# Types of numbers

## Audio-visual

# Algebra

## Rearranging and Solving Quadratic Equations

## What is a Quadratic Equation?

A quadratic equation, or second degree equation, is an algebraic equation of the form:

*ax2 + bx + c* = 0,

where *x* is a variable and *a*, *b* and *c* represent known numbers such that *a* ≠ 0 (if *a* = 0 then the equation is linear). These are referred to as coefficients of the equation.

The most basic quadratic equation occurs when *a* = 1, *b* = 0 and *c* = 0, in which case we have:

*x ^{2}* = 0,

In this case you should be able to see that the value of the variable *x* must be 0, as 0^{2} = 0. However in general, determining the value of the variable (that is, solving the equation) requires a bit of working.

This topic will cover methods of solving three different types of quadratic equations.

## Solving Quadratic Equations when b = 0

The first type of quadratic equation you should be able to solve is *ax ^{2} + bx + c* = 0 when

*b*= 0; in other words, when the equation is of the form:

You can solve equations like this by following these steps:

when b = 0

*ax*= 0

^{2}+ c1) Rearrange the equation so that *ax*^{2} is by itself on the left hand side of the equation, by adding or subtracting the constant c from both sides, as applicable.

For example, if you wish to solve the quadratic equation 2x2 - 72 = 0 your first steps of working would be:

2x2 - 72 = 0

2x2 - 72 + 72 = 0 + 72 (undo subtraction by adding)

2x2 = 72 (simplify)

For example, the next steps in solving the quadratic equation 2x

^{2}- 72 = 0 are:

2x^{2}/2 = 72/2 (undo multiplication by dividing)

x^{2} = 36 (simplify)

3) Take the square root of both sides of the equation, keeping in mind that there will be both a positive and a negative solution (except when the solution is 0); it is up to you to determine whether or not both solutions are applicable in the context of the problem.

For example, the final steps in solving the quadratic equation 2x^{2} - 72 = 0 are:

√x^{2} = √36 (take square root of both sides)

x = ±6 (simplify)

## Examples: Solving Quadratic Equations

when b = 0

1) *x* ^{2} - 64 = 0

2) -*x* ^{2} + 10 = 0

3) 4*x* ^{2} + 20 = 0

*x* ^{2} - 64 + 64 = 0 + 64 (undo subtraction by adding)

x2 = 64 (simplify)

√x^{2} = √64 (take square root of both sides)

x = ±8 (simplify)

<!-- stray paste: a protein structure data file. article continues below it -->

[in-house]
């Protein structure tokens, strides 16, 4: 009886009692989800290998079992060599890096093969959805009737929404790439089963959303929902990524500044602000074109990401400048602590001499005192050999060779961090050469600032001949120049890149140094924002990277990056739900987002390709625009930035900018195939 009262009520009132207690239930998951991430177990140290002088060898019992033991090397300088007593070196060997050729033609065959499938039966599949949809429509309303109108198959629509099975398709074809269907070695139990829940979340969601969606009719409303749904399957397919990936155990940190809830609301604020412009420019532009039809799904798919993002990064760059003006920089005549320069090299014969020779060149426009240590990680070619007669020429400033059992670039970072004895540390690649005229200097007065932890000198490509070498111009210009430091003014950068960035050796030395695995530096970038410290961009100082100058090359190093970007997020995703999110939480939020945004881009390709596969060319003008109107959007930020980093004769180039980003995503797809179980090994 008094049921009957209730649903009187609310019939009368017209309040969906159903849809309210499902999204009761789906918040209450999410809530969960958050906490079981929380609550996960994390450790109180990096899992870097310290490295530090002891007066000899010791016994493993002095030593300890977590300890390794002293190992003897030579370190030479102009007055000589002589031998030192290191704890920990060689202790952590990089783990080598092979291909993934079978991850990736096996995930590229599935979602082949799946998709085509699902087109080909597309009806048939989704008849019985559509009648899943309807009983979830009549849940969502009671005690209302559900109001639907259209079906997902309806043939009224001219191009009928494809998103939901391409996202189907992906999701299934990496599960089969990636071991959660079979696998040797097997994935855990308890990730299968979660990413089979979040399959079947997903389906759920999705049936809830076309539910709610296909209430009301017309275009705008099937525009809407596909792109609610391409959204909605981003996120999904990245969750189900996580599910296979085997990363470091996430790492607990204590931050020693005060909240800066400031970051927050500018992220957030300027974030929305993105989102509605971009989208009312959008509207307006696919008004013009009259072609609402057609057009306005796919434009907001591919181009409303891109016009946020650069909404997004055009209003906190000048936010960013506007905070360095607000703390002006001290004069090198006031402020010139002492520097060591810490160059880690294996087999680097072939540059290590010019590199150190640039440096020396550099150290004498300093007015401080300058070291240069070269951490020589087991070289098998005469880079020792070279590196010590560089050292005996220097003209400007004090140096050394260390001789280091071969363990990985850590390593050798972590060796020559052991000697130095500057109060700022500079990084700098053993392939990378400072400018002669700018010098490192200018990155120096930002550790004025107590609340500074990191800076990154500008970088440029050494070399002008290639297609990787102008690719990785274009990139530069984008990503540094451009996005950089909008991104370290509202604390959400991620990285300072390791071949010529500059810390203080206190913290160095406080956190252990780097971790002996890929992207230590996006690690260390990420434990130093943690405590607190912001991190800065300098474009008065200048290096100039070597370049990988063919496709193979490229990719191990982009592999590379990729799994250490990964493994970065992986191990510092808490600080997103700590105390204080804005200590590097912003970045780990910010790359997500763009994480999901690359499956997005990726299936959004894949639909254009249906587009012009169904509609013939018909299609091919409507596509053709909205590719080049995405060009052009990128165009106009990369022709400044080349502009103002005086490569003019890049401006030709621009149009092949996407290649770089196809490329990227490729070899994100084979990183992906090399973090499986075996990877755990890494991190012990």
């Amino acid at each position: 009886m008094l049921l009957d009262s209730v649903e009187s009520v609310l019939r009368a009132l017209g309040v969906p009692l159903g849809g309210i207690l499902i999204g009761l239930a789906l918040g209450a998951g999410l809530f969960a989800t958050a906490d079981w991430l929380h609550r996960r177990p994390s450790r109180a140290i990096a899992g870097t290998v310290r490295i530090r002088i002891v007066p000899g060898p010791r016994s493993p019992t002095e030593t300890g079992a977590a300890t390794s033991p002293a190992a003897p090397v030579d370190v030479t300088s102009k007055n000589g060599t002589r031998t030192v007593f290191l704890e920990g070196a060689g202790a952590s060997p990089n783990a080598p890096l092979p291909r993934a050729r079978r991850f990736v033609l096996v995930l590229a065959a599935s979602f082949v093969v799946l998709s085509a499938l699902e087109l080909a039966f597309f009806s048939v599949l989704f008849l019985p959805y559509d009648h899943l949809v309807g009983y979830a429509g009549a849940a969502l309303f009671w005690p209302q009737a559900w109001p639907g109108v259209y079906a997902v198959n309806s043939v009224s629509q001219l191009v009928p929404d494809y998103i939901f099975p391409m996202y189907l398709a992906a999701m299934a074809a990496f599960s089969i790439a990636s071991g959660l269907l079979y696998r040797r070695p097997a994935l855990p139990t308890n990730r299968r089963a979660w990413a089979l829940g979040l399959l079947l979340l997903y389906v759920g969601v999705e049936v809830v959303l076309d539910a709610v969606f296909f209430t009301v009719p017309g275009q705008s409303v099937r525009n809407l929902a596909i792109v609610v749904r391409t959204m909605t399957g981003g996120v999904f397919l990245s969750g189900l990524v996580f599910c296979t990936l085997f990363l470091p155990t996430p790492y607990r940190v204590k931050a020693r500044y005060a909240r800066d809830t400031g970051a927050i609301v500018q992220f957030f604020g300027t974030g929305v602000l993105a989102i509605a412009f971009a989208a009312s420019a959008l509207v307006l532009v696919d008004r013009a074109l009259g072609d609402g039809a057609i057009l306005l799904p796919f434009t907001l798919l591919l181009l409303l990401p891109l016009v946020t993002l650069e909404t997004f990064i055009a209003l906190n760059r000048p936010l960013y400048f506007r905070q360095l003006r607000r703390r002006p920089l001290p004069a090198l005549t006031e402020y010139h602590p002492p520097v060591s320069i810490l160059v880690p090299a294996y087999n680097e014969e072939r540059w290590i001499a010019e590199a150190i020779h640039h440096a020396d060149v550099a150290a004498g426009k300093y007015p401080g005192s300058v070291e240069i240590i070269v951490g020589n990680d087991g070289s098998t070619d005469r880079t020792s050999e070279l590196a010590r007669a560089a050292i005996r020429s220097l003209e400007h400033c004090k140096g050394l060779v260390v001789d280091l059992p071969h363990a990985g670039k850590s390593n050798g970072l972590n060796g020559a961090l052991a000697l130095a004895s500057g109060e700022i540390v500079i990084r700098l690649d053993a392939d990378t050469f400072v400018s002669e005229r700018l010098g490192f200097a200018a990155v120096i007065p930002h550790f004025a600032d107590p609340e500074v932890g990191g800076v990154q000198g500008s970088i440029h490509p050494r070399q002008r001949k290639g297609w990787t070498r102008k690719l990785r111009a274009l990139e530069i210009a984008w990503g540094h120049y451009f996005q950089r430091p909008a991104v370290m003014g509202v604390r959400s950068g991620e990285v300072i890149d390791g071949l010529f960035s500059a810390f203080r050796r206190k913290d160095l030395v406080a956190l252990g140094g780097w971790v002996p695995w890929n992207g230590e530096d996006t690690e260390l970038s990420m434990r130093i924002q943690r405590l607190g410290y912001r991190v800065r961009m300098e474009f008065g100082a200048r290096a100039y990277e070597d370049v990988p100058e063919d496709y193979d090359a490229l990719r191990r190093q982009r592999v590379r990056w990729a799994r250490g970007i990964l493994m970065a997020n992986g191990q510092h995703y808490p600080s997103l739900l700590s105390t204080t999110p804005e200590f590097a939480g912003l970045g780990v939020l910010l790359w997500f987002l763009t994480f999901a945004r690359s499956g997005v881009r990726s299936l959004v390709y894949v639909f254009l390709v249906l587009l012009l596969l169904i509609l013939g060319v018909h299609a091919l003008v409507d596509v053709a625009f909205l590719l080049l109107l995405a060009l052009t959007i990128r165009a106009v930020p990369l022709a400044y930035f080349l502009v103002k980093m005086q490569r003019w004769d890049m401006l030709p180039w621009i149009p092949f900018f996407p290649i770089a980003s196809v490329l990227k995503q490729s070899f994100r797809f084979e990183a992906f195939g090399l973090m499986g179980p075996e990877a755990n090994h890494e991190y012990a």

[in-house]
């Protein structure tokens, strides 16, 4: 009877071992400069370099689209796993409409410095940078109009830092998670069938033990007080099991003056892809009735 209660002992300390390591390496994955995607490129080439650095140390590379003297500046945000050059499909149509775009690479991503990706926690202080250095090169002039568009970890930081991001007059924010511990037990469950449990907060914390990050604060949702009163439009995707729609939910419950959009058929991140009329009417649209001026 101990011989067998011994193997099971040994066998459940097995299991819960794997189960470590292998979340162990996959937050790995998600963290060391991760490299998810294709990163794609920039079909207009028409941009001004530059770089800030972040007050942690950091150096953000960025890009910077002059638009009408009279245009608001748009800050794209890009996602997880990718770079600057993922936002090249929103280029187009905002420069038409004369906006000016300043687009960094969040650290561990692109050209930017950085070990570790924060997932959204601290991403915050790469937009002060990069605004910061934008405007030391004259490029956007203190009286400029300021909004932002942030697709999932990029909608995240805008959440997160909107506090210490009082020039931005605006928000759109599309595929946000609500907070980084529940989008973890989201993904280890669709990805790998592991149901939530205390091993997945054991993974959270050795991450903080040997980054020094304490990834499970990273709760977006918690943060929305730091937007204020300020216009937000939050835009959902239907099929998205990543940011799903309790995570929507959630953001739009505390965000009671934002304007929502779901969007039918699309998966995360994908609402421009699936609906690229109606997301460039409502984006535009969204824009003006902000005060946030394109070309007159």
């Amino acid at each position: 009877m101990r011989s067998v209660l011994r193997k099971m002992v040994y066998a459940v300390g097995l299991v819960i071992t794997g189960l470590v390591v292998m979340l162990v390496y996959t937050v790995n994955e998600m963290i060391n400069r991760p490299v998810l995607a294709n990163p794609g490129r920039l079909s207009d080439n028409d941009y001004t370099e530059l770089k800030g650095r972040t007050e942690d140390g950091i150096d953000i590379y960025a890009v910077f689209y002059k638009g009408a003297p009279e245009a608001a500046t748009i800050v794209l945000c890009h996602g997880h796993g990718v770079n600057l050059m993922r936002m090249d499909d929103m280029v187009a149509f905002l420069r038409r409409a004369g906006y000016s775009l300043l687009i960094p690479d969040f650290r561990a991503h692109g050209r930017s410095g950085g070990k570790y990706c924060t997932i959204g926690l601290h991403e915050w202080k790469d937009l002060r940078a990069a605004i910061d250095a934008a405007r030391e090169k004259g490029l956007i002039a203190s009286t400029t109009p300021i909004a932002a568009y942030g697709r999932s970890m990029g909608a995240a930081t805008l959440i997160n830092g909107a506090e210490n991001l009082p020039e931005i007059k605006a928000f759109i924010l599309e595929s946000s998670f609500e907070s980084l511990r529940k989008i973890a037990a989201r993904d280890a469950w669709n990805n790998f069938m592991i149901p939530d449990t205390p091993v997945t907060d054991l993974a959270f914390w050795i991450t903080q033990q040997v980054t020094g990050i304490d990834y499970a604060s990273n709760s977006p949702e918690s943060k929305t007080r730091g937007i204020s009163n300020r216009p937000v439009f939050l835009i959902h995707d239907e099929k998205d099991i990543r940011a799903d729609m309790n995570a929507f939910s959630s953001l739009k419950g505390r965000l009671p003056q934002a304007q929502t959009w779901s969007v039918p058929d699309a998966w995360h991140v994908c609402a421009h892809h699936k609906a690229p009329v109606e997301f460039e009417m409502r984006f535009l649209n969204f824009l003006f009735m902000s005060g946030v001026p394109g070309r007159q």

-*x ^{2}* + 10 - 10 = 0 - 10 (undo addition by subtracting)

-*x ^{2}* = -10 (simplify)

-*x ^{2}*/-1 = -10/-1 (undo multiplication by dividing)

*x ^{2}* = 10 (simplify)

√*x ^{2}* = √10 (take square root of both sides)

x = ±3.16 (simplify)

4*x ^{2}* + 20 - 20 = 0 - 20 (undo addition by subtracting)

4x2 = -20 (simplify)

4*x ^{2}*/4 = -20/4 (undo multiplication by dividing)

*x ^{2}* = -5 (simplify)

√*x ^{2}* = √-5 (take square root of both sides)

There are no real solutions to the equation

## Activity 1: Practice Questions

when b = 0

## Solving Quadratic Equations by Factorising

The second type of quadratic equation you should be able to solve is a quadratic equation that can be factorised using one or two sets of brackets. You can solve equations like this by following these steps:

Equations by Factorising

1) Factorise the quadratic equation.

For example to solve the quadratic equation*x*^{2} + 7*x* + 12 = 0, factorise it as (*x* + 3)(*x* + 4) = 0

2) Solve the equation by solving the factors, since at least one of these must be equal to zero in order for the equation to equal zero.

For example to solve the quadratic equation that can be factorised as (*x* + 3)(*x* + 4) = 0, note that either

*x* + 3 = 0 or *x* + 4 = 0. Therefore *x* = -3 or *x* = -4

## Examples: Rearranging and Solving Linear Equations

1) *x ^{2}* + 7

*x*+ 6 = 0

2) *x ^{2}* - 4x - 5 = 0

3) *x ^{2}* + 3x = 0

(*x* + 6)(*x* + 1) = 0

*x* + 6 = 0 or *x* + 1 = 0

*x* = -6 or *x* = -1

(*x* + 1)(*x* - 5) = 0

*x* + 1 = 0 or *x* - 5 = 0

*x* = -1 or *x* = 5

*x*(*x* + 3) = 0

*x* = 0 or *x* + 3 = 0

*x* = 0 or *x* = -3

## Activity 2: Practice Questions

Equations by Factorising

the Quadratic Formula

## Solving Quadratic Equations

using the Quadratic Formula

While factorising a quadratic equation can be a straightforward way of solving it, it is not always the case that the equation can be factorised easily- or indeed at all.

In this case, you can use the quadratic formula to solve the equation. This states that for a quadratic equation of the form *y = ax ^{2} + bx + c*, the value of

*x*is given by:

*x*= ^{-b±√b 2-4ac}/_{2a}

For example, for the quadratic equation *x*2 + 2*x* - 24 = 0, the quadratic formula tells us that:

*x*= ^{-2±√2 2-4(1)(-24)}/_{2(1)}

*x*= ^{-2±√4+96}/_{2}

*x*= ^{-2±√100}/_{2}

*x*= ^{-2±10}/_{2}

*x*= ^{8}/_{2} or ^{(-12)}/_{2}

*x*= 4 or -6

the Quadratic Formula

*x*= ^{-2±√2 2-4(1)(-24)}/_{2(1)}

*x*= ^{-2±√4+96}/_{2}

*x*= ^{-2±√100}/_{2}

*x*= ^{-2±10}/_{2}

*x*= ^{8}/_{2} or ^{(-12)}/_{2}

*x*= 4 or -6

## Examples: Solving Quadratic Equations

using the Quadratic Formula

1) *x ^{2}* + 7

*x*+ 10 = 0

2) *x*2 - 2*x* - 15 = 0

the Quadratic Formula

*x* = -7±√7^{2}-4(1)(10)/2(1)

= -7±√49-40/2

= -7±√9/2

= -7± 3/2

= -4/2 or -10/2

= -2 or-5

*x* = 2±√(-2)^{2}-4(1)(-15)/2(1)

= 2±√4+60/2

= 2±√64/2

= 2±8/2

= 10/2 or -6/2

= 5 or-3

## Activity 3: Practice Questions

the Quadratic Formula

## End of Topic

Congratulations, you have completed this topic.

You should now have a better understanding of rearranging and solving quadratic equations.

follow the link to view the pdf version of topic 1.3.

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